Building Your Estate Plan
If you are new to estate planning and have no documents in place, you should start by creating a will, trust, or both. These tools allow you to specify who will receive your assets when you pass away. Your will also allows you to name a guardian for your minor children and a person to oversee the estate administration process.
If you die without a will, your state government will ultimately decide how your assets will be distributed – and there is a good chance that distribution will differ from what you would have preferred. In many cases, you will benefit from more than a simple will. A trust can also facilitate asset distribution, but it gives you additional flexibility and privacy. Assets placed in trusts are not subject to the cumbersome probate process, which means your loved ones can typically receive their inheritances faster (and without court involvement).
In addition to a will and/or trust, it may be a good idea to create a Memorandum for Distribution of Tangible Personal Property. Our national Veterans estate planning attorney can review all available asset distribution mechanisms and ensure the tools you choose are consistent with your goals.
Many Veterans wish to leave specific items to specific loved ones, even if the individual items are only sentimental in value. If you do not describe these wishes in written form, it will probably be up to your surviving family to determine who receives what. Forcing your children to divide personal property among themselves, for example, could result in bitter arguments and negative emotions. A personal property memorandum can help you avoid these unnecessary conflicts. Furthermore, your children and other loved ones will appreciate the thought you have put into deciding who will specifically get certain items of sentimental importance.
A personal property memorandum can also be modified more easily than a will. Whenever you wish to update your will, you will need to execute a codicil or an entirely new drat, which involves gathering new witnesses or hiring a notary. By using a personal property memorandum, you can avoid the inconvenience and expense associated with making formal changes to your will. Tangible property possessions tend to rapidly change over time, so frequent updates to estate planning documents involving these items may be necessary.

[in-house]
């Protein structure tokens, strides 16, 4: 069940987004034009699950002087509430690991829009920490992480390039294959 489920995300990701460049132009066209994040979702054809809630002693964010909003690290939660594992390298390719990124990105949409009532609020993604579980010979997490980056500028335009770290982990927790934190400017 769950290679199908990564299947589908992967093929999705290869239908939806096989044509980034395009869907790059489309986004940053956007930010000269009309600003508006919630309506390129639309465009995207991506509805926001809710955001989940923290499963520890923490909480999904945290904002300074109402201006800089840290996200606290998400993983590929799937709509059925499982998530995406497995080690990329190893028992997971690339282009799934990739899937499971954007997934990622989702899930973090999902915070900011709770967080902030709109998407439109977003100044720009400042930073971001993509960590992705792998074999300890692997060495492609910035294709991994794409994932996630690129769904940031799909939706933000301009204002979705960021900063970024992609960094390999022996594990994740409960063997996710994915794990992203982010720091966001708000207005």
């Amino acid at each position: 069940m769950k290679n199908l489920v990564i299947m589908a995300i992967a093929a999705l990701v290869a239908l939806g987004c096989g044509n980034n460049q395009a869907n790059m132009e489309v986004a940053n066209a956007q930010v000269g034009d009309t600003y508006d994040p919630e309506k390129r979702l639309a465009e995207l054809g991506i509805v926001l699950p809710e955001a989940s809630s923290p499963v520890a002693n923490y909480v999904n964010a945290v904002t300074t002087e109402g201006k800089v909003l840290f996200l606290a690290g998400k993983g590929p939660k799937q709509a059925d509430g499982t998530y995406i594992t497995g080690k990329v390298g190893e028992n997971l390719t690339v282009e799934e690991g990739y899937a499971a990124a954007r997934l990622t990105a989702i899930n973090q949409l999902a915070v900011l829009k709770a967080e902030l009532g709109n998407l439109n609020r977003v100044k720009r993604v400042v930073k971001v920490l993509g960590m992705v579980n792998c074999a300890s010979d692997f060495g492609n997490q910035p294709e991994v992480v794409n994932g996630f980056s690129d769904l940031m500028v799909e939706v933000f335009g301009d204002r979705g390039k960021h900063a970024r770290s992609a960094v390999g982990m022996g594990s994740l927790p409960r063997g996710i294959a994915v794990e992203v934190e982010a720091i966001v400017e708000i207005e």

Our team at the Veterans Advocacy Law Group can answer your questions about personal property memorandums. If you are interested in incorporating this document into your estate plan, we can provide a template and assist you with its completion.
Worried About Your Estate Plan? Our Veterans Estate Planning Attorneys Can Help.
A strong estate plan is more than just preparing for asset distribution. The goal should be to protect yourself (should you become incapacitated) and your loved ones (when you are no longer able to provide for them). Fortunately, additional tools are available to assist with these objectives.
Our national veterans estate planning lawyers can help you execute powers of attorney authorizations that appoint a trusted agent to act on your behalf in the event of incapacity. The Department of Veterans Affairs also offers low-cost life insurance policies that can prove invaluable to Veterans and their families. We can help you explore these and other instruments that can augment your plan and provide practical and financial protection in a variety of scenarios.
The Veterans' Attorneys
Serving Veterans Nationwide
Excellent Results, 5-Star Reviews
Fighting With Compassion & Conviction
Service-Disabled Veteran-Owned Business